ROOM | 335, Business, and Social Sciences Building
EXT | 650
Dr. Umber Bin Ibad


Ph.D. (Government College University, Lahore)
MPhil (Government College University, Lahore)

Dr. Umber Bin Ibad is Associate Professor and has over 10 years of teaching and research experience in various institutions in Pakistan and abroad; member of History faculty at Forman Christian College University, since August 2013; working as an Associate Editor for The Pakistan Journal of Historical Studies, published by Indiana University Press, USA; worked as an Honorary Research Fellow in the School of Social Sciences, The University of Manchester, from October 2012 to July 2013; and served as visiting faculty member at FCCU during Spring semester of 2012; and served as a member Philosophy Faculty at GC University from 2006 to 2009.

Research interests:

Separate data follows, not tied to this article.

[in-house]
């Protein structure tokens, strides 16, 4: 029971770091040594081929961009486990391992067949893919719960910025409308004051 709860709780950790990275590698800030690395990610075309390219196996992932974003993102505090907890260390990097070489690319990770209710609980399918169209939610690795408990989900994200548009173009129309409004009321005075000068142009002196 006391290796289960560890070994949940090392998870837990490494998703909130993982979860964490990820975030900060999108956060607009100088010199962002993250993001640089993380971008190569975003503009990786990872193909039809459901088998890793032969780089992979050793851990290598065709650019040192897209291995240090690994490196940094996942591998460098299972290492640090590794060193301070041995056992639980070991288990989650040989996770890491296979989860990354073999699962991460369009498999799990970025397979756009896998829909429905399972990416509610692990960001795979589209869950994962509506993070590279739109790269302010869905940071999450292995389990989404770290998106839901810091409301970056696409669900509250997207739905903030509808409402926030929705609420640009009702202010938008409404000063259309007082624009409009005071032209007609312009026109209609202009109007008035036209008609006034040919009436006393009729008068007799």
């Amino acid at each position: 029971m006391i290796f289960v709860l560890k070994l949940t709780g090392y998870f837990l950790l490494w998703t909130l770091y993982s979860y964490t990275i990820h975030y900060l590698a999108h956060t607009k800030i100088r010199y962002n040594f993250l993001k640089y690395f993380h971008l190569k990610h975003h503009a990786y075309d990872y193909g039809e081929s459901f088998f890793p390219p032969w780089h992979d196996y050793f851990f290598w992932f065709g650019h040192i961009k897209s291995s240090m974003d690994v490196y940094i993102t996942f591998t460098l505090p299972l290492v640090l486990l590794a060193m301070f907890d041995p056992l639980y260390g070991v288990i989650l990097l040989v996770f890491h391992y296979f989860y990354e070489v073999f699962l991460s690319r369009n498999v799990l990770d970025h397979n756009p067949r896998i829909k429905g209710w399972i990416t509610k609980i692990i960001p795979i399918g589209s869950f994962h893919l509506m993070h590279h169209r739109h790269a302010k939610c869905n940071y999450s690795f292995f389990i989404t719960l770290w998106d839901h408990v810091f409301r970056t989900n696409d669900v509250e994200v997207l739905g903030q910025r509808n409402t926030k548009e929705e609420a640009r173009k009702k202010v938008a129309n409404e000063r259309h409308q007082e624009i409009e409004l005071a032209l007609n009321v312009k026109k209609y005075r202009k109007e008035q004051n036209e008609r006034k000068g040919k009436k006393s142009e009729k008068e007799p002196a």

South Asian History, Social and Cultural History, Colonial and Post-colonial History and Theoretical trends in History


  • Book, “Sufi Shrines and the Pakistani State: The End of Religious Pluralism is published by I.B. Tauris, London, 2019.
  • Gender, Sect, and shrine: discursive contestations at Bibi Pak Daman, Lahore (Routledge Journal of Religion and Culture, 2019)
  • ‘Shrines, Pakistan and Invented Tradition’, The Historian, Vol.16, 2015.
  • ‘Waqf or Law for Muslim Endowments: Constructing Religious Singularity for Appropriating Shrines’, Pakistan Journal of Islamic Research, June 2014.
  • ‘Religious Shrines: Transnational Networks linking South Asia through Pilgrimage and Welfare Development’ (Palgrave book project entitled Diaspora Engagement and Development in South Asia, 2013).
  • ‘The Ground of History: A Relational Understanding of Hegel and Heidegger’, The Historian, Vol.7, 2009.
  • ‘The End of History: Interpreting Hegelian and Heideggerian Conception of “Ground” and “Being” Towards Their Way to Truth’, The Historian, Vol.7, No.2 2009.
  • ‘Thinking Feminism through a Male’s Marginalized Position’, The Historian, Vol.6, 2008.
  • ‘Assertiveness in Inter-subjective Communicative Environment: A Heideggerian Perspective’, The Historian, Vol.3, 2005.
Research Area
ROOM | 335, Business, and Social Sciences Building
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